But Clark’s finest moment is the rockabilly-rollicking “Stripes,” wherein a cuckolded female protagonist catches her lover, mid-affair, points a gun, cocks the trigger, and then….has this chorus of second thoughts: “I hate stripes and orange ain’t my color / And if I squeeze that trigger tonight I’ll be wearing one or the other / There’s no crime of passion worth a crime of fashion / The only thing saving your life is I don’t look good in orange and I hate stripes.” —Tom Lanham
Plenty of vocalists can sing with power, and some can sing with convincing subtlety. There aren’t very many who can do both in the same breath. Courtney Marie Andrews is one of those rare artists. Though Honest Life is technically Andrews’ sixth album, she withdrew the first three, so these 10 songs served as a bit of an introduction. They make a hell of a first impression, too. Andrews sings with the knowing air of someone who has seen a lot of life, and the quiet optimism of someone who knows there’s so much more yet to see. It’s a powerful blend on songs about itinerant lives, fragile hearts and the steady determination of people searching for something they themselves would likely be hard-pressed to name. Alongside her quietly picked acoustic guitar, the songs on Honest Life comprise an album at once elegant and deeply moving. —Eric R. Danton
Personal struggles with addiction and troubles with the law, not to mention the connection of his folk-royalty father, Steve Earle, have meant that Earle the Younger, gifted as he is, has always had a specific narrative attached to him and his music. He lays it all down for us less than a minute into this album, and beautifully, amid gentle, echo-y electric picking and mournful horns that wind around his words like the Carolina coast he references. The gentle, plaintive beauty of the first track makes the mood whiplash of the next track, the driving sax-and-keys boogie of “Baby’s Got A Bad Idea,” all the more jarring. Again, Earle recounts his flaws and uses the “I wish I were a better man” line, but this time it’s about a woman, and his longing and frustration seems to grow with every growl and wail and admission he watches her while she sleeps. Nothing’s Gonna Change… is ultimately the kind of album you can curl up into, let the warm tones surround you and rest easy in a way that makes you feel like, “damn, everything feels right about now.” At the risk of sounding like a jerk, Earle’s album title is true. Nothing will change the way we feel about him: he will forever be tied to his father, his mythos, his demons, but above all, his ability to make really wonderful music. Nothing will change how we feel about him, and in his case, that’s a good thing. —Lindsay Eanet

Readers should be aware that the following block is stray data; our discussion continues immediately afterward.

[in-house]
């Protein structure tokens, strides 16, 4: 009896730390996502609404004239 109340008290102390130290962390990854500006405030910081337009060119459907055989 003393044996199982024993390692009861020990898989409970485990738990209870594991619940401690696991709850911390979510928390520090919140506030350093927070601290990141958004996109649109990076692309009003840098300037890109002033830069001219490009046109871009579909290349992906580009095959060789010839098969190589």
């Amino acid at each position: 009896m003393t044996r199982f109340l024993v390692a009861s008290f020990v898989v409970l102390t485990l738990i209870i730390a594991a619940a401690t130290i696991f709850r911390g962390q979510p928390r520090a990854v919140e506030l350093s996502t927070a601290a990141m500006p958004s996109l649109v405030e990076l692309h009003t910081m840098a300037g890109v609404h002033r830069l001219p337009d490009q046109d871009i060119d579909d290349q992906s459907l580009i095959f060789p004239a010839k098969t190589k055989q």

Yola Carter’s mere presence—the rare Black artist amid the otherwise pale skinned world of roots music—would have been enough to at least train one’s ear in her direction. But the British singer/songwriter’s performances are nothing short of revelatory, a conjoining of American musical interests (country, blues, soul, pop) warped by years of personal turmoil and bursting free via her sturdy, resolute vocal performances—a far cry in tone from her artistic heroes (Dolly Parton, Neil Young and The Byrds, among them) but firmly connected to their influences, lyrically and emotionally. Her debut full-length Walk Through Fire only solidifies Yola’s position as a talent of rare vintage. Recorded with Dan Auerbach of The Black Keys at his studio in Nashville with a crack team of backing musicians, including former Johnny Cash bassist Dave Roe, legendary session pianist Bobby Wood and a guest spot from Vince Gill, the album is steeped in woozy country (the dusty title track), hip-swinging ’60s R&B à la Dusty Springfield (“Still Gone,” “Ride Out in the Country”) and the peaceful, easy feeling that can arrive when trying to meld those two aesthetics. —Robert Ham
If you’re an artist who plays music that sounds as if could have been written a century ago, what difference does it make if you take eight years between albums? No difference at all if you’re Gillian Welch. She and David Rawlings didn’t seem to tinker much with their approach. Their interplay was as empathetic as ever on The Harrow and the Harvest, reminding us how rare it is to hear musicians with such highly developed senses of intuition. At times, it’s still difficult to know when Welch’s vocals end and Rawlings’ harmonies begin with the interweaving of string melodies as expansive and deceptively complicated as anything this side of vintage Grateful Dead. —Douglas Heselgrave